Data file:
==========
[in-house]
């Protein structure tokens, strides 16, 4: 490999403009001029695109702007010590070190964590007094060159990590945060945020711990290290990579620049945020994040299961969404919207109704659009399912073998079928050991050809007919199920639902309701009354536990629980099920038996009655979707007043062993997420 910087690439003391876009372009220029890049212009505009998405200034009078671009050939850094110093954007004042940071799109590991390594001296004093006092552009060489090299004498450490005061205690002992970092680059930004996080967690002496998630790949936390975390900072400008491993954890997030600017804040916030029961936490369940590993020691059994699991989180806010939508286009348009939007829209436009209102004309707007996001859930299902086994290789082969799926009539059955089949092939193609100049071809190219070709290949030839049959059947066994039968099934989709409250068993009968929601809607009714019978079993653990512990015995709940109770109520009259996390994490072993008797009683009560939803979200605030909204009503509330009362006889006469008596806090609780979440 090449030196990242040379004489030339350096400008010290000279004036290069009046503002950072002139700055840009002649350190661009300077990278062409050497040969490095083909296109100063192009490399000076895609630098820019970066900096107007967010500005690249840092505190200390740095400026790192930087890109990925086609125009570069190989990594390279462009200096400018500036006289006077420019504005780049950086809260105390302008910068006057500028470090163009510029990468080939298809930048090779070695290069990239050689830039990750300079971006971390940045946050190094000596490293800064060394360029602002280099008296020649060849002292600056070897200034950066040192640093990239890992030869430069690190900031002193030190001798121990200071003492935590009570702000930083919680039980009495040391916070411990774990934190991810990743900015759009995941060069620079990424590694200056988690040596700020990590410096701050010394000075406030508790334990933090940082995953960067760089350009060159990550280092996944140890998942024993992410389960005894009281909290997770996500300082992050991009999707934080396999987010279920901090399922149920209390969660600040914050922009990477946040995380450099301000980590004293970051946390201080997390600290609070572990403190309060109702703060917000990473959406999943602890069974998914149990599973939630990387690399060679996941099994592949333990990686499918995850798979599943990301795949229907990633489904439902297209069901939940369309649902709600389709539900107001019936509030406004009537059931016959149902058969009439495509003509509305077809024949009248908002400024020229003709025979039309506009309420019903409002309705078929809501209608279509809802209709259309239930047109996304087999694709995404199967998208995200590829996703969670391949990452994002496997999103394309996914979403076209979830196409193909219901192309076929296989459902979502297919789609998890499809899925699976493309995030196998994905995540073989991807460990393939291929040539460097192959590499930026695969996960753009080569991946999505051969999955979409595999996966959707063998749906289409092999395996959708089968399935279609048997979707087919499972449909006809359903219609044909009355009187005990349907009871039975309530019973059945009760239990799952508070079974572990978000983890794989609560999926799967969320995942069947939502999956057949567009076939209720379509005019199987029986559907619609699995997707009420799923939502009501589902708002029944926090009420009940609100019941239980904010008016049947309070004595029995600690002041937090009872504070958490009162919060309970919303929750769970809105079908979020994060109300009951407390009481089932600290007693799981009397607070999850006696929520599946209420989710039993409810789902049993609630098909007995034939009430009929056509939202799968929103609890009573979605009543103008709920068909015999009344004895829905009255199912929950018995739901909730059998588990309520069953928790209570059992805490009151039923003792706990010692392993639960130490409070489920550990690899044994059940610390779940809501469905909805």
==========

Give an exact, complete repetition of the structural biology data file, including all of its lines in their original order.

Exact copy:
[in-house]
């Protein structure tokens, strides 16, 4: 490999403009001029695109702007010590070190964590007094060159990590945060945020711990290290990579620049945020994040299961969404919207109704659009399912073998079928050991050809007919199920639902309701009354536990629980099920038996009655979707007043062993997420 910087690439003391876009372009220029890049212009505009998405200034009078671009050939850094110093954007004042940071799109590991390594001296004093006092552009060489090299004498450490005061205690002992970092680059930004996080967690002496998630790949936390975390900072400008491993954890997030600017804040916030029961936490369940590993020691059994699991989180806010939508286009348009939007829209436009209102004309707007996001859930299902086994290789082969799926009539059955089949092939193609100049071809190219070709290949030839049959059947066994039968099934989709409250068993009968929601809607009714019978079993653990512990015995709940109770109520009259996390994490072993008797009683009560939803979200605030909204009503509330009362006889006469008596806090609780979440 090449030196990242040379004489030339350096400008010290000279004036290069009046503002950072002139700055840009002649350190661009300077990278062409050497040969490095083909296109100063192009490399000076895609630098820019970066900096107007967010500005690249840092505190200390740095400026790192930087890109990925086609125009570069190989990594390279462009200096400018500036006289006077420019504005780049950086809260105390302008910068006057500028470090163009510029990468080939298809930048090779070695290069990239050689830039990750300079971006971390940045946050190094000596490293800064060394360029602002280099008296020649060849002292600056070897200034950066040192640093990239890992030869430069690190900031002193030190001798121990200071003492935590009570702000930083919680039980009495040391916070411990774990934190991810990743900015759009995941060069620079990424590694200056988690040596700020990590410096701050010394000075406030508790334990933090940082995953960067760089350009060159990550280092996944140890998942024993992410389960005894009281909290997770996500300082992050991009999707934080396999987010279920901090399922149920209390969660600040914050922009990477946040995380450099301000980590004293970051946390201080997390600290609070572990403190309060109702703060917000990473959406999943602890069974998914149990599973939630990387690399060679996941099994592949333990990686499918995850798979599943990301795949229907990633489904439902297209069901939940369309649902709600389709539900107001019936509030406004009537059931016959149902058969009439495509003509509305077809024949009248908002400024020229003709025979039309506009309420019903409002309705078929809501209608279509809802209709259309239930047109996304087999694709995404199967998208995200590829996703969670391949990452994002496997999103394309996914979403076209979830196409193909219901192309076929296989459902979502297919789609998890499809899925699976493309995030196998994905995540073989991807460990393939291929040539460097192959590499930026695969996960753009080569991946999505051969999955979409595999996966959707063998749906289409092999395996959708089968399935279609048997979707087919499972449909006809359903219609044909009355009187005990349907009871039975309530019973059945009760239990799952508070079974572990978000983890794989609560999926799967969320995942069947939502999956057949567009076939209720379509005019199987029986559907619609699995997707009420799923939502009501589902708002029944926090009420009940609100019941239980904010008016049947309070004595029995600690002041937090009872504070958490009162919060309970919303929750769970809105079908979020994060109300009951407390009481089932600290007693799981009397607070999850006696929520599946209420989710039993409810789902049993609630098909007995034939009430009929056509939202799968929103609890009573979605009543103008709920068909015999009344004895829905009255199912929950018995739901909730059998588990309520069953928790209570059992805490009151039923003792706990010692392993639960130490409070489920550990690899044994059940610390779940809501469905909805």